According to excerpts from the book Double Down, Mitt Romney seriously considered choosing New Jersey Gov. Chris Christie as his 2012 running mate. But he didn't, in part because Christie is overweight. Cool leadership, Mitt.
The Washington Post got an early copy of the book, and notes several not-very-subtle ways in which the Romney camp made an issue of Christie's weight. For example, according to the Post, Romney's VP vetters engaged in the age-old tradition of blowing their work way out of proportion by pretending it was a high-level intelligence operation. But, man, did they do a lame job of it.
“Project Goldfish,” as his vetting team called its operation, was so secretive that researchers referred to the five finalists by aquatic names — New Jersey Gov. Chris Christie (Pufferfish), former Minnesota governor Tim Pawlenty (Lakefish), Sen. Rob Portman of Ohio (Filet-O-Fish), Sen. Marco Rubio of Florida (Pescado) and Rep. Paul Ryan of Wisconsin (Fishconsin).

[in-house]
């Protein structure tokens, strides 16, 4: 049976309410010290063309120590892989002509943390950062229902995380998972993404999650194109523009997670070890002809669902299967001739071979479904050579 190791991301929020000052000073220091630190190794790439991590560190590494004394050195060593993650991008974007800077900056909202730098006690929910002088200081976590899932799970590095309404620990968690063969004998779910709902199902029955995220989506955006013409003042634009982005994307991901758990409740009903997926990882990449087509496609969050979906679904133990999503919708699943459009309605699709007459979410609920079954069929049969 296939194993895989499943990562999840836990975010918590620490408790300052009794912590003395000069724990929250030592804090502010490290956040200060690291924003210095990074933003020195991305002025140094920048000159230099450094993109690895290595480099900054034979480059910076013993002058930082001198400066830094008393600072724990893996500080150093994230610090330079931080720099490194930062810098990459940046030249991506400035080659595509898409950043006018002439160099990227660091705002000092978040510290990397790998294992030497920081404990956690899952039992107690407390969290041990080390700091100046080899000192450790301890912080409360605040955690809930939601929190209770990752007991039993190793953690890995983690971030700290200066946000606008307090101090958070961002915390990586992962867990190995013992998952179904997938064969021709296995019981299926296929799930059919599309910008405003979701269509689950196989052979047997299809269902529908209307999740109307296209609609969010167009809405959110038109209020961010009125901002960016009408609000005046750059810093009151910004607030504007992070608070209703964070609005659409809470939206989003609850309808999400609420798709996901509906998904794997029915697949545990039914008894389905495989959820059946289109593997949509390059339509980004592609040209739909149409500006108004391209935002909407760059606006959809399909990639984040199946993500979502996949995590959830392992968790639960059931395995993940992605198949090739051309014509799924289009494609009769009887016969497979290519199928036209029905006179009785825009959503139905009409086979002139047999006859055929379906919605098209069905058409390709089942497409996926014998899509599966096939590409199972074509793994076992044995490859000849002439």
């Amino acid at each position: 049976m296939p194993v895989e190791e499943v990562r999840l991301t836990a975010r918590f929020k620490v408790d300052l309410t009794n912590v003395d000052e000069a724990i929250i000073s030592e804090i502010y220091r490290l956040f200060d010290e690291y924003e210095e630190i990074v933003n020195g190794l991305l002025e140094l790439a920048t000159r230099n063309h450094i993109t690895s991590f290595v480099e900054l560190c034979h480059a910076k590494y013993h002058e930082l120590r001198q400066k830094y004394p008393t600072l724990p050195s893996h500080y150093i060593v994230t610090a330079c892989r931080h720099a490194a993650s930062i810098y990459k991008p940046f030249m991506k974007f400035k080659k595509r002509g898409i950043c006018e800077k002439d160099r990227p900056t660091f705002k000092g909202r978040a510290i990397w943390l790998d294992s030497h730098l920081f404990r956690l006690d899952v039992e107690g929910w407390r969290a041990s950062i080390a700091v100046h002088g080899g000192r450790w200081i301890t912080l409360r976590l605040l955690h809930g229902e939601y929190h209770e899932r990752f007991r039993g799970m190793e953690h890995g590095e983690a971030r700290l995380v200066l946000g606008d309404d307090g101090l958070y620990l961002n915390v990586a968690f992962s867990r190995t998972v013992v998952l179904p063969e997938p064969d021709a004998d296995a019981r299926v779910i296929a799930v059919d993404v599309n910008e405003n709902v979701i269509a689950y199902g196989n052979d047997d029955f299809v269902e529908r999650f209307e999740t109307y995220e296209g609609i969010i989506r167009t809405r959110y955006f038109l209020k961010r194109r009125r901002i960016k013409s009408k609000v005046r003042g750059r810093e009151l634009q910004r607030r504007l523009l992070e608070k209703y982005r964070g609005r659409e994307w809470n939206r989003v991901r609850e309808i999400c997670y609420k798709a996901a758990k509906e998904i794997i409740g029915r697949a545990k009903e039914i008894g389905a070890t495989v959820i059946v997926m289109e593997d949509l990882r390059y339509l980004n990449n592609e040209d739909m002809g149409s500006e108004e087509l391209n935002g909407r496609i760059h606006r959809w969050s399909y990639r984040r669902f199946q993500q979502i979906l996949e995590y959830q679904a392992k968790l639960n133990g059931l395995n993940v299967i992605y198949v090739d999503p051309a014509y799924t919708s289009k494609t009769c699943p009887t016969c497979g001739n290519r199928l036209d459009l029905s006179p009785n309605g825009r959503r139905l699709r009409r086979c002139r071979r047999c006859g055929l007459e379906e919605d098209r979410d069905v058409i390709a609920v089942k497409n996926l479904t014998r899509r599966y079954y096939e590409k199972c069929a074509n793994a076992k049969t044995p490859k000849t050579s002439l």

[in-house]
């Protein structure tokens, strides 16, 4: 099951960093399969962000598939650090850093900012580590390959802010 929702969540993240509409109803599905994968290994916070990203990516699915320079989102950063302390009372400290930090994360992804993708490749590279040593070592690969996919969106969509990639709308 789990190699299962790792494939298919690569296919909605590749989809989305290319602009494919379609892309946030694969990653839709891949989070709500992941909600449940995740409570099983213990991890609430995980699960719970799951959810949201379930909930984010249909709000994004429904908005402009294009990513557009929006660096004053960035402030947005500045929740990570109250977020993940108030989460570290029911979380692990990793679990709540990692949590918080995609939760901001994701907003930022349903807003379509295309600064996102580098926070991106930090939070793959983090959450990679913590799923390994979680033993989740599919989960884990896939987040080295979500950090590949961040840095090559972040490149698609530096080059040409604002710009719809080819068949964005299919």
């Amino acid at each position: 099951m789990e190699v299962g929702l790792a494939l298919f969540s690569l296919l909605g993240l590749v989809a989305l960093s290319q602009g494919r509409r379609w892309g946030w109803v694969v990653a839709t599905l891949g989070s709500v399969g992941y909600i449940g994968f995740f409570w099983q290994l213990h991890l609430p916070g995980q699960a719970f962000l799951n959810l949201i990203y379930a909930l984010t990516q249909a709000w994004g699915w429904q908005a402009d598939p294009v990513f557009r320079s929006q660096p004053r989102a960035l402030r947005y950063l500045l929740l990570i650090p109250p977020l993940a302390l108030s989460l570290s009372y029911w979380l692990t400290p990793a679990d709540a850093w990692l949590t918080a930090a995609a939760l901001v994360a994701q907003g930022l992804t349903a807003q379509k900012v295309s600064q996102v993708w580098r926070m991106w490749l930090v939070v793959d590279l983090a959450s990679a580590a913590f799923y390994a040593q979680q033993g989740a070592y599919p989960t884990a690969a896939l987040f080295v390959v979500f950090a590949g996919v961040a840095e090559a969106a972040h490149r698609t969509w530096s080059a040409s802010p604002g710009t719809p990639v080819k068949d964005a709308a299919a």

But that's hardly the worst of it. The Post blames three things for Romney crossing Pufferfish off his list: his incomplete vetting file, his tendency to be late to events, and his puffiness.
“Romney marveled at Christie’s girth, his difficulties in making his way down the narrow aisle of the campaign bus,” the authors write. “Watching a video of Christie without his suit jacket on, Romney cackled to his aides, ‘Guys! Look at that!’”
As a reminder, the person Romney eventually chose was workout-obsessed Fishconsin. In 2011, Paul Ryan posed for these photos for Time magazine's 2011 "Person of the Year" issue. This is how he allowed himself to be depicted, perhaps recognizing that it would help his VP chances.
Christie got fed up with his treatment by the Romney team. "I'm tired of you people!" he reportedly said to the campaign after his speech at the Republican convention. "Leave me the [unidentified swear word that probably starts with 'f'] alone!"
But he might get an even better revenge. In February, Christie underwent lap-band surgery in an attempt to lose weight. So what we might see in 2016 is the ultimate underdog / bullied-kid-makes-good story. A newly svelte and self-confident Chris Christie romps through primary states and eventually stands triumphant on Election Night. Where the bully Romney failed, Christie could succeed. And if he does, he should vet Romney as VP just to give him a codename. We can think of several.